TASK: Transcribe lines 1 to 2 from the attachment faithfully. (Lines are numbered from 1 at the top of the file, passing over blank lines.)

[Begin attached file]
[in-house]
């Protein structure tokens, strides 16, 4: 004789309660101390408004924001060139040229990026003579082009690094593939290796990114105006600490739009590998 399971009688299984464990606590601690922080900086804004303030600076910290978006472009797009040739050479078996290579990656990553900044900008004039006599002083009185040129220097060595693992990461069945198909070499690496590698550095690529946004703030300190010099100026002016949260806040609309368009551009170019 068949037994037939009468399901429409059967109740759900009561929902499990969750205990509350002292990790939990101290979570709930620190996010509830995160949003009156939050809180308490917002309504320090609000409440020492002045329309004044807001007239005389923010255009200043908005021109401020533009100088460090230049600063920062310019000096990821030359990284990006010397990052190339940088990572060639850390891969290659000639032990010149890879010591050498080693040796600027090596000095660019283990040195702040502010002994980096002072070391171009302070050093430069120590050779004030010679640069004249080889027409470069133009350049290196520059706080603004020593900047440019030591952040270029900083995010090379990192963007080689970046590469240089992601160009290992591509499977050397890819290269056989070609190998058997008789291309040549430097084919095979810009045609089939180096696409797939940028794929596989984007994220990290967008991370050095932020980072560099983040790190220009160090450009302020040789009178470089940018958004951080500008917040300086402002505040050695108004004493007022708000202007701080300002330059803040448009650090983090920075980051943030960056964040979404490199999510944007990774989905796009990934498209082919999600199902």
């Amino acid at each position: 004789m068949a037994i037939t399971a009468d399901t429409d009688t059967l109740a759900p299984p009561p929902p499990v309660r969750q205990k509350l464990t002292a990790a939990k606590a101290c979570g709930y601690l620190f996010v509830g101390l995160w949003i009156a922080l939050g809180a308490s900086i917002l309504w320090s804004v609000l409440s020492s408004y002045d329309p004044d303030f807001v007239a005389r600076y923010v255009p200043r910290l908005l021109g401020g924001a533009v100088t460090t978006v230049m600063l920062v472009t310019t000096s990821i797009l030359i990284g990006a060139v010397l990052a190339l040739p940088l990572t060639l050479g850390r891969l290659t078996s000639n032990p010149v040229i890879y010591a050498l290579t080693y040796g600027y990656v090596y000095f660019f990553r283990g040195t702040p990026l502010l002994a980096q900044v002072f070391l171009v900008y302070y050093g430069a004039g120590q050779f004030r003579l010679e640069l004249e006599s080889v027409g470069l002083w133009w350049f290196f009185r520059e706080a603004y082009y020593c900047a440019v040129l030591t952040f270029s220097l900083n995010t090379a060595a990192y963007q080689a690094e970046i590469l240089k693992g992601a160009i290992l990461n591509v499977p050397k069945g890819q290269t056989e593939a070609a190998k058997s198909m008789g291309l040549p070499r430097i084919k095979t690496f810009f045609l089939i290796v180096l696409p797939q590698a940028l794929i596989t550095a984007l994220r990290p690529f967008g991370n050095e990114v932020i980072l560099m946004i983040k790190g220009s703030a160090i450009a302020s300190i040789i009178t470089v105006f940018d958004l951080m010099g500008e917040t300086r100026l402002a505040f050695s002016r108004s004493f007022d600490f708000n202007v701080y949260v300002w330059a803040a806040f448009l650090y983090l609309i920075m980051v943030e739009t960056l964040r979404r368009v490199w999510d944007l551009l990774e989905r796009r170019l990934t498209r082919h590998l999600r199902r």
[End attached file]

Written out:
[in-house]
């Protein structure tokens, strides 16, 4: 004789309660101390408004924001060139040229990026003579082009690094593939290796990114105006600490739009590998 399971009688299984464990606590601690922080900086804004303030600076910290978006472009797009040739050479078996290579990656990553900044900008004039006599002083009185040129220097060595693992990461069945198909070499690496590698550095690529946004703030300190010099100026002016949260806040609309368009551009170019 068949037994037939009468399901429409059967109740759900009561929902499990969750205990509350002292990790939990101290979570709930620190996010509830995160949003009156939050809180308490917002309504320090609000409440020492002045329309004044807001007239005389923010255009200043908005021109401020533009100088460090230049600063920062310019000096990821030359990284990006010397990052190339940088990572060639850390891969290659000639032990010149890879010591050498080693040796600027090596000095660019283990040195702040502010002994980096002072070391171009302070050093430069120590050779004030010679640069004249080889027409470069133009350049290196520059706080603004020593900047440019030591952040270029900083995010090379990192963007080689970046590469240089992601160009290992591509499977050397890819290269056989070609190998058997008789291309040549430097084919095979810009045609089939180096696409797939940028794929596989984007994220990290967008991370050095932020980072560099983040790190220009160090450009302020040789009178470089940018958004951080500008917040300086402002505040050695108004004493007022708000202007701080300002330059803040448009650090983090920075980051943030960056964040979404490199999510944007990774989905796009990934498209082919999600199902």